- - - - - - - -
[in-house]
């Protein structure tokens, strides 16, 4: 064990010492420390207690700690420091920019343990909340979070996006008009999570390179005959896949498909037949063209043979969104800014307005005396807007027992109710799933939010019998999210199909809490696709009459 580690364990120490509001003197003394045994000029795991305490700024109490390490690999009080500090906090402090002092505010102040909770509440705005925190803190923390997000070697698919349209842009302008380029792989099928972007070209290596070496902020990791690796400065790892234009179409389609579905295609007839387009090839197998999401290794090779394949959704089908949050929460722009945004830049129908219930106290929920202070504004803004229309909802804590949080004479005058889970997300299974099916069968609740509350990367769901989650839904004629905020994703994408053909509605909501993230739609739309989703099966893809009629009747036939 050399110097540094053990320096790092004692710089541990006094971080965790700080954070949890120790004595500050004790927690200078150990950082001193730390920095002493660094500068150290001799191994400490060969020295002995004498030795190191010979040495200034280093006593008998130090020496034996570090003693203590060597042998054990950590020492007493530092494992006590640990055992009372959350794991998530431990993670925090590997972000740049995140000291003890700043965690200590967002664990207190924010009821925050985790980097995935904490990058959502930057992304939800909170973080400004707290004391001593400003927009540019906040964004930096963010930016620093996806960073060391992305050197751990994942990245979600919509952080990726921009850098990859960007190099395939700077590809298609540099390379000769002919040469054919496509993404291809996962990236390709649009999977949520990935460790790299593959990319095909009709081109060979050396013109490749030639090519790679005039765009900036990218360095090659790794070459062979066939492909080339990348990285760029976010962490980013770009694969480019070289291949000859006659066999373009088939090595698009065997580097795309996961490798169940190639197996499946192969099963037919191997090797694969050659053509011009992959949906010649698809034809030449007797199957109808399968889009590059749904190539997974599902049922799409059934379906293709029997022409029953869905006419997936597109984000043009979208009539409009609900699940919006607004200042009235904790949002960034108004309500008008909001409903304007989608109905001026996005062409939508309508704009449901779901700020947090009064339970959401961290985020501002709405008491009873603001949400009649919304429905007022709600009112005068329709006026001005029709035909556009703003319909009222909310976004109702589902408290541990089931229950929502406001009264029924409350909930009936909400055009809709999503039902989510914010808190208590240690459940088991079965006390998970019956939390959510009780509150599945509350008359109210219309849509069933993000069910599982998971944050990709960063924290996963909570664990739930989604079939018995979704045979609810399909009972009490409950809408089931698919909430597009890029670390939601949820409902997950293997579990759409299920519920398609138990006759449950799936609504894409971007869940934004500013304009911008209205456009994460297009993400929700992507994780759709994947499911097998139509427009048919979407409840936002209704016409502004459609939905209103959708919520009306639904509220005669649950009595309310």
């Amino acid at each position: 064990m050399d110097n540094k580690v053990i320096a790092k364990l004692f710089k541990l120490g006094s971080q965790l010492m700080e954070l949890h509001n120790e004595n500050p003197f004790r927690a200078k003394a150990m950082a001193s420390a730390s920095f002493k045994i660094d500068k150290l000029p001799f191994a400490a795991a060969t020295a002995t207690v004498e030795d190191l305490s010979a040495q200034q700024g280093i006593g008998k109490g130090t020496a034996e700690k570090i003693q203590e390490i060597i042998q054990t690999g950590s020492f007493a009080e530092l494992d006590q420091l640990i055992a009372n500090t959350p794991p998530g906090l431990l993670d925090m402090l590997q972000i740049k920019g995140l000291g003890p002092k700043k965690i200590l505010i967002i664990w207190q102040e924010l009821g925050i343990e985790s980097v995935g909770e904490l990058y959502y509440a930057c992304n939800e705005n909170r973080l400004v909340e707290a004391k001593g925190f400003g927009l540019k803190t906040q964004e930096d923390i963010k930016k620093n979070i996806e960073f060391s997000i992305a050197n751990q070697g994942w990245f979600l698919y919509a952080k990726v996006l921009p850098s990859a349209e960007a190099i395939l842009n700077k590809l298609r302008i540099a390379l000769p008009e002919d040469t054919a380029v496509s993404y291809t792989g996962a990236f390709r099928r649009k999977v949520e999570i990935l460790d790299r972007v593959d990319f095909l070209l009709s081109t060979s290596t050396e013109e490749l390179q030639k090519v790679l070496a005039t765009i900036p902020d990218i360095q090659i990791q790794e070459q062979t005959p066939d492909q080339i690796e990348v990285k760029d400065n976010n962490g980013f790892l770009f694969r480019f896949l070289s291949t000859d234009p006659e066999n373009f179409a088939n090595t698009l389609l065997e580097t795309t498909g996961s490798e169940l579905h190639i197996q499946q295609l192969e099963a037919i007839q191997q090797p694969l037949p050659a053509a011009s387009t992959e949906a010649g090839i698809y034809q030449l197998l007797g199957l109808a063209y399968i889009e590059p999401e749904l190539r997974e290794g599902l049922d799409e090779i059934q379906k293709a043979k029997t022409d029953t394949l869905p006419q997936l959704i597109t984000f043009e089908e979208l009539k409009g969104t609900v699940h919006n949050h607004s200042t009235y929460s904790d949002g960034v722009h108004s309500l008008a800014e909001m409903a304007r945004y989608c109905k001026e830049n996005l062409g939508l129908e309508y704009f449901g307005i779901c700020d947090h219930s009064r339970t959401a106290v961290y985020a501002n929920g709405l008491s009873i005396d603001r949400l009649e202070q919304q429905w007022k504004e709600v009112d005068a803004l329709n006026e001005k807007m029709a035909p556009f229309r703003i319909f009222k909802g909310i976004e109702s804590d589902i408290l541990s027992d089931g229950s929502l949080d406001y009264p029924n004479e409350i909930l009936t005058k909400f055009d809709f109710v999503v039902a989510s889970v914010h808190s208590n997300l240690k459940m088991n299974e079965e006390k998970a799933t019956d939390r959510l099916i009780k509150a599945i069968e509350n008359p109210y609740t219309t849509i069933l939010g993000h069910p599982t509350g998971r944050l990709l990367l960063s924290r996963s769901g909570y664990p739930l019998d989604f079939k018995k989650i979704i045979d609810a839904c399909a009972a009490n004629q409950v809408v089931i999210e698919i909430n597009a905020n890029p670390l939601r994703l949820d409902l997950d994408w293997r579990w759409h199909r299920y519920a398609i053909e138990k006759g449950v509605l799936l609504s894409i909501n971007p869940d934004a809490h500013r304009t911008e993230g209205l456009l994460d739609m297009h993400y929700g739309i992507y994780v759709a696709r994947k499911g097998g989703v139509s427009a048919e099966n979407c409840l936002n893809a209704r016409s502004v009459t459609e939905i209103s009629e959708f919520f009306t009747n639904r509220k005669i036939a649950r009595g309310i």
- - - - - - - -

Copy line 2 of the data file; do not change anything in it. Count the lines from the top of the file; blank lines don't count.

């Protein structure tokens, strides 16, 4: 064990010492420390207690700690420091920019343990909340979070996006008009999570390179005959896949498909037949063209043979969104800014307005005396807007027992109710799933939010019998999210199909809490696709009459 580690364990120490509001003197003394045994000029795991305490700024109490390490690999009080500090906090402090002092505010102040909770509440705005925190803190923390997000070697698919349209842009302008380029792989099928972007070209290596070496902020990791690796400065790892234009179409389609579905295609007839387009090839197998999401290794090779394949959704089908949050929460722009945004830049129908219930106290929920202070504004803004229309909802804590949080004479005058889970997300299974099916069968609740509350990367769901989650839904004629905020994703994408053909509605909501993230739609739309989703099966893809009629009747036939 050399110097540094053990320096790092004692710089541990006094971080965790700080954070949890120790004595500050004790927690200078150990950082001193730390920095002493660094500068150290001799191994400490060969020295002995004498030795190191010979040495200034280093006593008998130090020496034996570090003693203590060597042998054990950590020492007493530092494992006590640990055992009372959350794991998530431990993670925090590997972000740049995140000291003890700043965690200590967002664990207190924010009821925050985790980097995935904490990058959502930057992304939800909170973080400004707290004391001593400003927009540019906040964004930096963010930016620093996806960073060391992305050197751990994942990245979600919509952080990726921009850098990859960007190099395939700077590809298609540099390379000769002919040469054919496509993404291809996962990236390709649009999977949520990935460790790299593959990319095909009709081109060979050396013109490749030639090519790679005039765009900036990218360095090659790794070459062979066939492909080339990348990285760029976010962490980013770009694969480019070289291949000859006659066999373009088939090595698009065997580097795309996961490798169940190639197996499946192969099963037919191997090797694969050659053509011009992959949906010649698809034809030449007797199957109808399968889009590059749904190539997974599902049922799409059934379906293709029997022409029953869905006419997936597109984000043009979208009539409009609900699940919006607004200042009235904790949002960034108004309500008008909001409903304007989608109905001026996005062409939508309508704009449901779901700020947090009064339970959401961290985020501002709405008491009873603001949400009649919304429905007022709600009112005068329709006026001005029709035909556009703003319909009222909310976004109702589902408290541990089931229950929502406001009264029924409350909930009936909400055009809709999503039902989510914010808190208590240690459940088991079965006390998970019956939390959510009780509150599945509350008359109210219309849509069933993000069910599982998971944050990709960063924290996963909570664990739930989604079939018995979704045979609810399909009972009490409950809408089931698919909430597009890029670390939601949820409902997950293997579990759409299920519920398609138990006759449950799936609504894409971007869940934004500013304009911008209205456009994460297009993400929700992507994780759709994947499911097998139509427009048919979407409840936002209704016409502004459609939905209103959708919520009306639904509220005669649950009595309310």